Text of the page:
Eye For Film >> Movies >> Friendship's Death (1987) Film Review
Reviewed by: Anton Bitel
Many years after the event, a journalist broadly sympathetic to the Palestinian cause reminisces with a friend (Patrick Bauchau) about his experiences in Amman, Jordan during the 'Black September' of 1970, when exiled Palestinian groups attempted to assassinate Jordan's King Hussein, dramatically blew up several hijacked planes on a Jordanian runway, and declared that a northern region of Jordan bordering Israel was now an autonomous Palestinian zone - only to be crushed in their thousands by the Jordanian military, with the survivors expelled to Lebanon.
Sullivan (Bill Paterson) was there when it happened, filing copy for a British newspaper from the relative safety of his room in a PLO-controlled hotel – but much of his time during those tempestuous days was spent getting to know a mysterious woman calling herself Friendship (Tilda Swinton), who was found wandering about, without papers or belongings, in a combat zone. She insists that she is an android sent from a distant galaxy on a peace mission, and that she was meant to land at MIT in Cambridge, Massachusetts to warn humankind of its imminent self-destruction.
As cynical about humans as he is sceptical about aliens, Sullivan enters a dialogue with Friendship over the next few days, in which life, sex, death, cartography, politics, desperation, sacrifice, technology, football and the very future of humanity are all on the agenda. Finally Sullivan leaves Friendship behind to face her own seemingly inevitable end, now that she has decided to join the Palestinian struggle – except that friendship can find strange ways to endure...
It is hard not to admire a film that manages, for all the shoestring meagreness of its budget, to be so broad in its ambitions. The 'action' (all talk, really) of Friendship's Death is confined to a tiny cast and a few interior sets, with every exterior shot lifted straight from public domain file footage. Yet writer/director Peter Wollen has somehow made two films, each with their own modestly grand idea. On the one hand, it is an outsider's political thought-piece on the plight of Palestinians, and by extension all other "victims of a map". On the other it is a quirky science fiction flick, informed in bare outline by other SFs from its decade (E.T.: The Extra-Terrestrial, The Terminator, even Blade Runner), but reduced, in part no doubt by financial constraints, to something altogether more peculiarly abstract.
Accordingly, like the televised football match that Sullivan and Friendship watch and discuss, this feature is very much of two halves – and as long as its mixed genre elements play a game that is strictly non-contact, everything runs smoothly. The mere combination of the Black September setting and a space traveller's puzzled presence is enough to suggest a fresh perspective on our human affairs, or even to open up an asymptotic association between Swinton's homeless alien and the Palestinians in exile. When, however, seemingly in contradiction to everything she has said earlier, Friendship suddenly announces her complete identification with, and conversion to, the Palestinian cause, Wollen appears to have started taking his own metaphors too literally, and the film loses both subtlety and sense.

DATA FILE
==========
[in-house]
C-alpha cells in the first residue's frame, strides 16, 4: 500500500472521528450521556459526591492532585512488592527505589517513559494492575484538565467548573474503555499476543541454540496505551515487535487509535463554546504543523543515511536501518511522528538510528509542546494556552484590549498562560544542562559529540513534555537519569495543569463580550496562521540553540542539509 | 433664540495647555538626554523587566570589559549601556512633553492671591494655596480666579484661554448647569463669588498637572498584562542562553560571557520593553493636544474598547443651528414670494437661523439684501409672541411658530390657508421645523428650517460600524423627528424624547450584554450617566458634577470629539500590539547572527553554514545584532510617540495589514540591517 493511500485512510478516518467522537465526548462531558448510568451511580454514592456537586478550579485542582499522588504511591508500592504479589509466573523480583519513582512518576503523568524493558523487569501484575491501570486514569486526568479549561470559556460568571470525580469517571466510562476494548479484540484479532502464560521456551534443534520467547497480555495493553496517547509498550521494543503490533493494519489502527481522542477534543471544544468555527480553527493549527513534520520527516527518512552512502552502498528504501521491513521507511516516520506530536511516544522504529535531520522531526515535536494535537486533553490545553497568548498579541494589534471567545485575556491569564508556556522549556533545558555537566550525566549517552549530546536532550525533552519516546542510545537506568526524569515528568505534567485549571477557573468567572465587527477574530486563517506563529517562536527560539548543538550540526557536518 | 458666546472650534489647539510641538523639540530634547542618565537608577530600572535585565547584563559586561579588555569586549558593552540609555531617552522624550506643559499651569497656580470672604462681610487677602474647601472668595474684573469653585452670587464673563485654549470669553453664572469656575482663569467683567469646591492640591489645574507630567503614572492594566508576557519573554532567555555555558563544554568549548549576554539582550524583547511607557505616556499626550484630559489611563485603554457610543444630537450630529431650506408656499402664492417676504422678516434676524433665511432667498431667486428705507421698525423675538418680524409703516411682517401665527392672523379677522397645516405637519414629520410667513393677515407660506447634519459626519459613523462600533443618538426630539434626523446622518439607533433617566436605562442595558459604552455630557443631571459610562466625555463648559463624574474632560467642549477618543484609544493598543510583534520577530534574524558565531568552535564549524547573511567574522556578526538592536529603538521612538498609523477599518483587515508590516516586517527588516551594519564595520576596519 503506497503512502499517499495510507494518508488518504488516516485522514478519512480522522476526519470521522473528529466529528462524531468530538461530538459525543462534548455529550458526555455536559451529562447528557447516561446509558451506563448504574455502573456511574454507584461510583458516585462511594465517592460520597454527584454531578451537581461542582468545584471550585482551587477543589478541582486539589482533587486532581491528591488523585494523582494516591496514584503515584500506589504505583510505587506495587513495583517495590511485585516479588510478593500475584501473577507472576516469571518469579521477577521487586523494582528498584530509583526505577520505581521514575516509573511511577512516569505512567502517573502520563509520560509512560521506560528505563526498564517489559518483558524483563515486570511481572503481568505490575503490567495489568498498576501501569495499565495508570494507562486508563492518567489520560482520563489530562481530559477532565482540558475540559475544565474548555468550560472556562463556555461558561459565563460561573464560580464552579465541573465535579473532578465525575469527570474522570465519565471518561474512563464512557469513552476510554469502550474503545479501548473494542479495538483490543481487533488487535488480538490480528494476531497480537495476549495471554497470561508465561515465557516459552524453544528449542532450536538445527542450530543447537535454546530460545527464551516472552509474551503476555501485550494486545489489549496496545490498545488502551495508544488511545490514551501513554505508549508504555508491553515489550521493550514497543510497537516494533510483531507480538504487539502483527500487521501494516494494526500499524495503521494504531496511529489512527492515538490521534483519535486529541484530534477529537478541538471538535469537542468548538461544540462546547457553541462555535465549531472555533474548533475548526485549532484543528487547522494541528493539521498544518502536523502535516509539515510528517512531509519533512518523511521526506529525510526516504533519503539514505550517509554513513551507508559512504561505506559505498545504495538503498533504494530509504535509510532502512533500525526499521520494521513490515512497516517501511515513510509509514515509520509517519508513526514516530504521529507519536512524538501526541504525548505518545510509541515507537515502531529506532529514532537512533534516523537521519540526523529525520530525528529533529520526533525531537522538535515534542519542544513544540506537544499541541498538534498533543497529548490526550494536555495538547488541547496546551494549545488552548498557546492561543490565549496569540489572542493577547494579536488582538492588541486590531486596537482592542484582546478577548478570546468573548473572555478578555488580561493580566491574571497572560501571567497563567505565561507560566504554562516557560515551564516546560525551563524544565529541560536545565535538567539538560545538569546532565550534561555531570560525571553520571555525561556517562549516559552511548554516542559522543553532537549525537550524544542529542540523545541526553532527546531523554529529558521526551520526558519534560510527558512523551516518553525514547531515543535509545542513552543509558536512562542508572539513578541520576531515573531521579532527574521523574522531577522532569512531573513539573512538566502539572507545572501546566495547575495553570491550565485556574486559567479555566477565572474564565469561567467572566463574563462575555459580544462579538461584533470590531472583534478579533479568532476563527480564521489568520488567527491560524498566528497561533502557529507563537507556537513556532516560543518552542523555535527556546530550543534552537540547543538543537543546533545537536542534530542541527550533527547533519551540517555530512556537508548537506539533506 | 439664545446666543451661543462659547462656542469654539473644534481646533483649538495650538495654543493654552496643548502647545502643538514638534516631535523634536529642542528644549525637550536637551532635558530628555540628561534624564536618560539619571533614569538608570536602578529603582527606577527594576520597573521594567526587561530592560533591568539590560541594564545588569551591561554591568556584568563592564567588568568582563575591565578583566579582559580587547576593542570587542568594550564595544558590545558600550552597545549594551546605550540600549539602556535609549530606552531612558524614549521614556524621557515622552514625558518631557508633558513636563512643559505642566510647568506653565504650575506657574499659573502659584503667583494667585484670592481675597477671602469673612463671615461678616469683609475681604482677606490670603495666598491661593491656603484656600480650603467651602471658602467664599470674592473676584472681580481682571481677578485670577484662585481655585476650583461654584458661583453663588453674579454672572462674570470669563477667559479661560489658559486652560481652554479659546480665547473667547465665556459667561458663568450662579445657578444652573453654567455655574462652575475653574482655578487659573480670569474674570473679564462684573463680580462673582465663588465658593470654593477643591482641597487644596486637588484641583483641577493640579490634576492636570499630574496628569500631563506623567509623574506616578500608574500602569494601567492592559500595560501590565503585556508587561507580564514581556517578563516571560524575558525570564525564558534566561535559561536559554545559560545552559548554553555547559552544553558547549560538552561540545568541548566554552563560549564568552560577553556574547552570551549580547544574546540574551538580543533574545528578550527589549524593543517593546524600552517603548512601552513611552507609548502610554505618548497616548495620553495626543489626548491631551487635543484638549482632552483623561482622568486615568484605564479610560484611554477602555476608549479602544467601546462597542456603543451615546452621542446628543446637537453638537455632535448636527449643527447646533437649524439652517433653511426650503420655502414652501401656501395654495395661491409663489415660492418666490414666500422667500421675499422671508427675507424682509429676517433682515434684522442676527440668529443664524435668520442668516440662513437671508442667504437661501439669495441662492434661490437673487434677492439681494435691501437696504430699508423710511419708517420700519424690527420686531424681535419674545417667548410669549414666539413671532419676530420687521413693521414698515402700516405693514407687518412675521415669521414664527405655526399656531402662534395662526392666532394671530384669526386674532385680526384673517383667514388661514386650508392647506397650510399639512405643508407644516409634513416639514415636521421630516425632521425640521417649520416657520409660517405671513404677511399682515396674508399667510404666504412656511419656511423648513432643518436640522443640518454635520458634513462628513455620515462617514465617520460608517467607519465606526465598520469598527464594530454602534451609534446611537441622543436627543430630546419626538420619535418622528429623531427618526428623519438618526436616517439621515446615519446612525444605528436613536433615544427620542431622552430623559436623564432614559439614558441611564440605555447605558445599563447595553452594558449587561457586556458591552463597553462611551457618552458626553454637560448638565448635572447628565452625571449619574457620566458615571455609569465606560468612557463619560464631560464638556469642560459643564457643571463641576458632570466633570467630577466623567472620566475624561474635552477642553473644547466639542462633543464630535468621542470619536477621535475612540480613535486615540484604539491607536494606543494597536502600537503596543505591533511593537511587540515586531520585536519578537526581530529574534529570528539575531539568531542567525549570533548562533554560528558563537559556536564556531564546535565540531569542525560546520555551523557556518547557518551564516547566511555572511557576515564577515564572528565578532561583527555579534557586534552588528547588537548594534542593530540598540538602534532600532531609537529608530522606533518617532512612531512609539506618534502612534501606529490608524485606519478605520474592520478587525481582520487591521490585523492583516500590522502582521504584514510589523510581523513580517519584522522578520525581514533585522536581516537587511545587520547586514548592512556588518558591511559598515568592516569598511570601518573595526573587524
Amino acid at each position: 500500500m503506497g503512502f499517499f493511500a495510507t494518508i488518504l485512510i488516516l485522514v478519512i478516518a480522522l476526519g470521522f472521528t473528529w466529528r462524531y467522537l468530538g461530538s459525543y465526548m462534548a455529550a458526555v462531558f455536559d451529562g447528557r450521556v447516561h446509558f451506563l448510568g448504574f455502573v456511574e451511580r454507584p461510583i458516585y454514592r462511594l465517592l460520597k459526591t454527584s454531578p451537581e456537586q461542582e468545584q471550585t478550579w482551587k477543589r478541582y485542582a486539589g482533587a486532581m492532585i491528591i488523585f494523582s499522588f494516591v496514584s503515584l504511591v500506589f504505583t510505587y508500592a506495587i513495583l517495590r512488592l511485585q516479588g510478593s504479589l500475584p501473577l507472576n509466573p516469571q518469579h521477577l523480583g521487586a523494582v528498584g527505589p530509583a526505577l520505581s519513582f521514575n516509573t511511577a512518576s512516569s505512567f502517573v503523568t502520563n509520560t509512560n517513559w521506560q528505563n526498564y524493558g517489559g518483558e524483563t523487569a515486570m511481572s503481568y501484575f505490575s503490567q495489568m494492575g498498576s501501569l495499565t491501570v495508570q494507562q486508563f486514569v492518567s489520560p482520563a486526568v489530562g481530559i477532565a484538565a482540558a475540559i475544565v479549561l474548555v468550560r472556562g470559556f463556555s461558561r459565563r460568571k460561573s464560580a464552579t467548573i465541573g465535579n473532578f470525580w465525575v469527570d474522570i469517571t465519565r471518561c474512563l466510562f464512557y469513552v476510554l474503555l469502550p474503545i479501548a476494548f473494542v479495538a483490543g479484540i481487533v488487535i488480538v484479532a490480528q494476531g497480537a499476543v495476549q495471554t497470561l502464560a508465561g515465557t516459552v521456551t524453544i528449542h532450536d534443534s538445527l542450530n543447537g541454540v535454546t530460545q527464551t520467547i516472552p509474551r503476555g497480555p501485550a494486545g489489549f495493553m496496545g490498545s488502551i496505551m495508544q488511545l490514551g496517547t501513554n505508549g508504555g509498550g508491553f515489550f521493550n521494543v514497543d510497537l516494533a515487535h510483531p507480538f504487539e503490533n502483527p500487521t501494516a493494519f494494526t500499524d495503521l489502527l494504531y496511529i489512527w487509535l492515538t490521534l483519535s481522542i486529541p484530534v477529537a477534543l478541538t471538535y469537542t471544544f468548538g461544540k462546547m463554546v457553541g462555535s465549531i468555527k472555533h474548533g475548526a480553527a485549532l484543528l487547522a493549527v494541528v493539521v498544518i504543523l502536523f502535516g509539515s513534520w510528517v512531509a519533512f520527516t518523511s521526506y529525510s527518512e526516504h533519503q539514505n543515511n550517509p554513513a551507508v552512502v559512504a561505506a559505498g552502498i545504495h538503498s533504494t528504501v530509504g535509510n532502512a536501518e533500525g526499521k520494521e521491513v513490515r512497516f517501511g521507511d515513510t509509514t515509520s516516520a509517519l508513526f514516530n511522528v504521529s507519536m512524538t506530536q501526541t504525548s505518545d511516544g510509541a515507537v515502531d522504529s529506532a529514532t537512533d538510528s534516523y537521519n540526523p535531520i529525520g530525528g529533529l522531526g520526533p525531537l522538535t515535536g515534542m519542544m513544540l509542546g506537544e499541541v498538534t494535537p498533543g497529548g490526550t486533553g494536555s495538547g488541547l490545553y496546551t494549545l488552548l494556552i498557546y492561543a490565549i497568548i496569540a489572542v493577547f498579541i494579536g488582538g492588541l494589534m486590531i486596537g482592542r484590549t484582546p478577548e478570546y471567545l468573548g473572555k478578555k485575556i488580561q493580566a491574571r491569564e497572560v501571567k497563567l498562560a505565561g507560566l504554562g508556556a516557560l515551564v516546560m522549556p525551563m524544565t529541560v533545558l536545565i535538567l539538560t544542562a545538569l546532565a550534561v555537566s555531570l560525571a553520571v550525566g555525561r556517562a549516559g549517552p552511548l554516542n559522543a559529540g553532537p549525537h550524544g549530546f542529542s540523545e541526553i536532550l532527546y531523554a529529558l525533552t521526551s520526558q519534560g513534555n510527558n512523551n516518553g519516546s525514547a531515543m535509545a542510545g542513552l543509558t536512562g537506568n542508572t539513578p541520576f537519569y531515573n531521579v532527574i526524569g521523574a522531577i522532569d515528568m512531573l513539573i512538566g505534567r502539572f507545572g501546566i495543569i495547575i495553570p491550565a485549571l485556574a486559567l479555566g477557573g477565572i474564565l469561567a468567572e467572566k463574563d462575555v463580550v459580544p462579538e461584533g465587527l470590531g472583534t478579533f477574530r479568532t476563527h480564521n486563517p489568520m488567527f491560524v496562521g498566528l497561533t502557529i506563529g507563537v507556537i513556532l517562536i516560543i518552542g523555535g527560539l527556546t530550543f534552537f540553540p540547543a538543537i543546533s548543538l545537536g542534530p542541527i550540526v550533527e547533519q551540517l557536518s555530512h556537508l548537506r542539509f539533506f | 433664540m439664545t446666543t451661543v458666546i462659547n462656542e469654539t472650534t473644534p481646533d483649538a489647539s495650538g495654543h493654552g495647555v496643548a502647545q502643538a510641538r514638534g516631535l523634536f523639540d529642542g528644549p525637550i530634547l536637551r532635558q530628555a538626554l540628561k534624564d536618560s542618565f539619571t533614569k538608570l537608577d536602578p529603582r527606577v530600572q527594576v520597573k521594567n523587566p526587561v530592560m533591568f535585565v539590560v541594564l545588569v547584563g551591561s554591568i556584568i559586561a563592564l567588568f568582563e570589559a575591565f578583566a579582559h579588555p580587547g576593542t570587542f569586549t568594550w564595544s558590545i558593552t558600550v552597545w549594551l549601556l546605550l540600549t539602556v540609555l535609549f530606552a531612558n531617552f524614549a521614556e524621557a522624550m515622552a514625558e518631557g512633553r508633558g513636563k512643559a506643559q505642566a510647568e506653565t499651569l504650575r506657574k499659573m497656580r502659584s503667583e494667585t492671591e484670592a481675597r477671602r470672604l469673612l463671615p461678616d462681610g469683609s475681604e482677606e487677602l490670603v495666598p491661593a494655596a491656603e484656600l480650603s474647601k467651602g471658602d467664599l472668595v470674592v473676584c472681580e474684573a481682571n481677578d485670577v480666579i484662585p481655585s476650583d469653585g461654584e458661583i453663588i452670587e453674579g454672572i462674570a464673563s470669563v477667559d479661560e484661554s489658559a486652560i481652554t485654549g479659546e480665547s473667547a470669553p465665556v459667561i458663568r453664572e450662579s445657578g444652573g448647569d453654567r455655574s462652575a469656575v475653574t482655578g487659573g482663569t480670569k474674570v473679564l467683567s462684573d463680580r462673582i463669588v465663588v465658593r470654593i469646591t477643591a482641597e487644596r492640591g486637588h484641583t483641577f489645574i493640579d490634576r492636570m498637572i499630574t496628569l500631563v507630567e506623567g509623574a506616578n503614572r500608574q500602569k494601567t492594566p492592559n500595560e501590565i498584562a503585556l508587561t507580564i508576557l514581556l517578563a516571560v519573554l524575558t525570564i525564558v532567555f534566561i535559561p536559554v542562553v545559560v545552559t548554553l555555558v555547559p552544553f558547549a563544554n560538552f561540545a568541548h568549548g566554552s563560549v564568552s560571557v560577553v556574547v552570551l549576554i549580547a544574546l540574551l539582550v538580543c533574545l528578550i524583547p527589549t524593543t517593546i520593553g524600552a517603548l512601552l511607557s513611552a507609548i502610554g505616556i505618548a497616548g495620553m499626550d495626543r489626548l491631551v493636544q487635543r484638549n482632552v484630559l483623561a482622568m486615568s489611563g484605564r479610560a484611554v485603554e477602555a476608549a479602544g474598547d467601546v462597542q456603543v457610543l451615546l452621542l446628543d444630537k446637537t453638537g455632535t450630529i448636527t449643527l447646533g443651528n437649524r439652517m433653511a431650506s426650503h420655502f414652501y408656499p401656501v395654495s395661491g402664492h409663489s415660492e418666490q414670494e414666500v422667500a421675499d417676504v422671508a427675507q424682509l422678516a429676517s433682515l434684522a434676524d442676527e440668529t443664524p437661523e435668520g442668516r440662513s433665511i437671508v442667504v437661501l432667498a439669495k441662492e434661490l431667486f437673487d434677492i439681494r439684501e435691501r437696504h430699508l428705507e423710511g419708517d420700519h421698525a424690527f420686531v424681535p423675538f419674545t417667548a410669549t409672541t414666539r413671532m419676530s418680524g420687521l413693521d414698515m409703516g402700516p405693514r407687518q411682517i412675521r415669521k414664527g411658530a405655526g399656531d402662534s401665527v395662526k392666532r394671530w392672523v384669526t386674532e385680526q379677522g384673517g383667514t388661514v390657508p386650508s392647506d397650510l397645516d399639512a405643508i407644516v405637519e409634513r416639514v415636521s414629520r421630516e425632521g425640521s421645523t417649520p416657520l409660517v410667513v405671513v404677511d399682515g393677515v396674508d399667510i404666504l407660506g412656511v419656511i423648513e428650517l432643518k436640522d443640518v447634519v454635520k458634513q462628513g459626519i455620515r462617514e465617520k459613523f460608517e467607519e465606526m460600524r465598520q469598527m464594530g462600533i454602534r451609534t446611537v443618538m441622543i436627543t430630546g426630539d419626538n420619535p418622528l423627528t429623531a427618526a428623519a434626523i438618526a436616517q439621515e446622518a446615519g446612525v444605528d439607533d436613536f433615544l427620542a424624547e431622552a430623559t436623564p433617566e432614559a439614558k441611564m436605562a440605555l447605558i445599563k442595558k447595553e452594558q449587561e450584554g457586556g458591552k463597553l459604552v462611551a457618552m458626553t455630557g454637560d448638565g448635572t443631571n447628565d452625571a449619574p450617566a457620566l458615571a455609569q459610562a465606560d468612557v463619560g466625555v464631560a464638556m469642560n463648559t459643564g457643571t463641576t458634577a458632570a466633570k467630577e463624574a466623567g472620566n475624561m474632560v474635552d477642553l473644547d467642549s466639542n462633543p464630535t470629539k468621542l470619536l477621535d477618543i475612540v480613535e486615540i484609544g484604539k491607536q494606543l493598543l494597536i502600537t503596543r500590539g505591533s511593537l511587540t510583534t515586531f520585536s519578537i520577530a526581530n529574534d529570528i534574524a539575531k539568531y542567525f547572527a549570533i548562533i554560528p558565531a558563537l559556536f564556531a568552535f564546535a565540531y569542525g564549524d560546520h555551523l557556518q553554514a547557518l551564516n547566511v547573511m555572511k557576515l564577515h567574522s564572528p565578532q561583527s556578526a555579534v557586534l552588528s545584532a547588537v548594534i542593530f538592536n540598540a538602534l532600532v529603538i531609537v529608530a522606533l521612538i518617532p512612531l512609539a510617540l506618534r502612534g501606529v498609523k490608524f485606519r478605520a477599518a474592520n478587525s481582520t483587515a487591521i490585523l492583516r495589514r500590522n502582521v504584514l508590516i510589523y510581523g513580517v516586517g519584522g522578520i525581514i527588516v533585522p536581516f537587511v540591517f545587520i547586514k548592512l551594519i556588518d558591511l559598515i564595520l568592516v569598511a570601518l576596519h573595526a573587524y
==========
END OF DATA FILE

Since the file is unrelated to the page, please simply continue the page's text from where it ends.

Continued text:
Equally disappointing is the final sequence, purporting to be a message recorded by Friendship on space-age technology. This computer-generated montage of video fragments and fractal patterns is the only special effect to be found in the film, and was evidently intended to invoke the kaleidoscopic freak-out that closed 2001: A Space Odyssey – but lacking either genuine spectacle or obvious significance, it ensures that the film ends with a whimper.
At least there are the excellent performances of Paterson and Swinton to lend Friendship's Death a credibility it does not always deserve – and nothing can take away from the bizarre charm in the idea that even a device-loving replicant who admits to having "more fellow feeling" for a typewriter than for humans can still feel "slightly phobic" about the "loathsome" vacuum cleaner "because", she says, "it's a scavenger, a kind of mechanical rat, a roach." On second thought, though, doesn't that come close to the way that the Nazis caricatured Jews – and the way that the state of Israel now treats the Palestinians? No matter, it seems, how advanced we might become, hierarchy, fascism and persecution will always form a part of the political machine.Reviewed on: 25 Apr 2009
If you like this, try:The Man Who Fell To Earth